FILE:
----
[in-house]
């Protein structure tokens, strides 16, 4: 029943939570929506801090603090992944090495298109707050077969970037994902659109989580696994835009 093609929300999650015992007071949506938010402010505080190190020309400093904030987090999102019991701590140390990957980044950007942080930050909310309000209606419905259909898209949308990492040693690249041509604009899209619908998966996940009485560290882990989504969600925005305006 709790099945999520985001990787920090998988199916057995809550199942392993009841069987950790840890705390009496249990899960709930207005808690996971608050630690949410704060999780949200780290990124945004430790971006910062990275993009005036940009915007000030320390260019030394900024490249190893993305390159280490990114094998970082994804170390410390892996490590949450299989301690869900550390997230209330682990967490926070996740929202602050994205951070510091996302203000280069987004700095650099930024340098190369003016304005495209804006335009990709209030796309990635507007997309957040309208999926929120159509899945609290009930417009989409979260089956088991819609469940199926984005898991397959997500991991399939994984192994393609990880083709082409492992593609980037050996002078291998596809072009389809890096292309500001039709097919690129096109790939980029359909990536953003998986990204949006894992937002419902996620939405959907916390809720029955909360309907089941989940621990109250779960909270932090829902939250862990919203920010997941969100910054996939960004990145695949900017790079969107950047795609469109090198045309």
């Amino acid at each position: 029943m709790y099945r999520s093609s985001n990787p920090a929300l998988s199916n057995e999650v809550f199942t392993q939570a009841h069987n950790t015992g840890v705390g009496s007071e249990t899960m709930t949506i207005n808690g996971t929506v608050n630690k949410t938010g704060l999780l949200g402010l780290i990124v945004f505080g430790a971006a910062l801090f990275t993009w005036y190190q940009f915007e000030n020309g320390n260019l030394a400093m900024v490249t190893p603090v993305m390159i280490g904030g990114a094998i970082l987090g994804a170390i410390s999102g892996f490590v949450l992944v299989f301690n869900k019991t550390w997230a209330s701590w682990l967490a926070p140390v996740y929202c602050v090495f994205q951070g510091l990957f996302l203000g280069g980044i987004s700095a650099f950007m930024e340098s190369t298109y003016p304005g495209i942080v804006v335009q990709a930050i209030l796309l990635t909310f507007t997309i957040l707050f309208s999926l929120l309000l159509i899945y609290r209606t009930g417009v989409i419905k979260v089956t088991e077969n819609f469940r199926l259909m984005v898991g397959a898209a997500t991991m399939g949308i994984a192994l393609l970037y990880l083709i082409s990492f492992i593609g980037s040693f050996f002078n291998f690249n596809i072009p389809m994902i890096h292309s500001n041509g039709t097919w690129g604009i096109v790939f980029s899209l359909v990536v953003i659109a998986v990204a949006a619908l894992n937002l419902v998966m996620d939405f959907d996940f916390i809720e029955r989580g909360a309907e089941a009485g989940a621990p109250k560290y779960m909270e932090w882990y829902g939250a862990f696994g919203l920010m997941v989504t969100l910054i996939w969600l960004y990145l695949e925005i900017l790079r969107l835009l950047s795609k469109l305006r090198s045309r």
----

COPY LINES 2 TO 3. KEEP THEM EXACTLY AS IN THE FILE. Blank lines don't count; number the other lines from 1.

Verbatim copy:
């Protein structure tokens, strides 16, 4: 029943939570929506801090603090992944090495298109707050077969970037994902659109989580696994835009 093609929300999650015992007071949506938010402010505080190190020309400093904030987090999102019991701590140390990957980044950007942080930050909310309000209606419905259909898209949308990492040693690249041509604009899209619908998966996940009485560290882990989504969600925005305006 709790099945999520985001990787920090998988199916057995809550199942392993009841069987950790840890705390009496249990899960709930207005808690996971608050630690949410704060999780949200780290990124945004430790971006910062990275993009005036940009915007000030320390260019030394900024490249190893993305390159280490990114094998970082994804170390410390892996490590949450299989301690869900550390997230209330682990967490926070996740929202602050994205951070510091996302203000280069987004700095650099930024340098190369003016304005495209804006335009990709209030796309990635507007997309957040309208999926929120159509899945609290009930417009989409979260089956088991819609469940199926984005898991397959997500991991399939994984192994393609990880083709082409492992593609980037050996002078291998596809072009389809890096292309500001039709097919690129096109790939980029359909990536953003998986990204949006894992937002419902996620939405959907916390809720029955909360309907089941989940621990109250779960909270932090829902939250862990919203920010997941969100910054996939960004990145695949900017790079969107950047795609469109090198045309």
């Amino acid at each position: 029943m709790y099945r999520s093609s985001n990787p920090a929300l998988s199916n057995e999650v809550f199942t392993q939570a009841h069987n950790t015992g840890v705390g009496s007071e249990t899960m709930t949506i207005n808690g996971t929506v608050n630690k949410t938010g704060l999780l949200g402010l780290i990124v945004f505080g430790a971006a910062l801090f990275t993009w005036y190190q940009f915007e000030n020309g320390n260019l030394a400093m900024v490249t190893p603090v993305m390159i280490g904030g990114a094998i970082l987090g994804a170390i410390s999102g892996f490590v949450l992944v299989f301690n869900k019991t550390w997230a209330s701590w682990l967490a926070p140390v996740y929202c602050v090495f994205q951070g510091l990957f996302l203000g280069g980044i987004s700095a650099f950007m930024e340098s190369t298109y003016p304005g495209i942080v804006v335009q990709a930050i209030l796309l990635t909310f507007t997309i957040l707050f309208s999926l929120l309000l159509i899945y609290r209606t009930g417009v989409i419905k979260v089956t088991e077969n819609f469940r199926l259909m984005v898991g397959a898209a997500t991991m399939g949308i994984a192994l393609l970037y990880l083709i082409s990492f492992i593609g980037s040693f050996f002078n291998f690249n596809i072009p389809m994902i890096h292309s500001n041509g039709t097919w690129g604009i096109v790939f980029s899209l359909v990536v953003i659109a998986v990204a949006a619908l894992n937002l419902v998966m996620d939405f959907d996940f916390i809720e029955r989580g909360a309907e089941a009485g989940a621990p109250k560290y779960m909270e932090w882990y829902g939250a862990f696994g919203l920010m997941v989504t969100l910054i996939w969600l960004y990145l695949e925005i900017l790079r969107l835009l950047s795609k469109l305006r090198s045309r």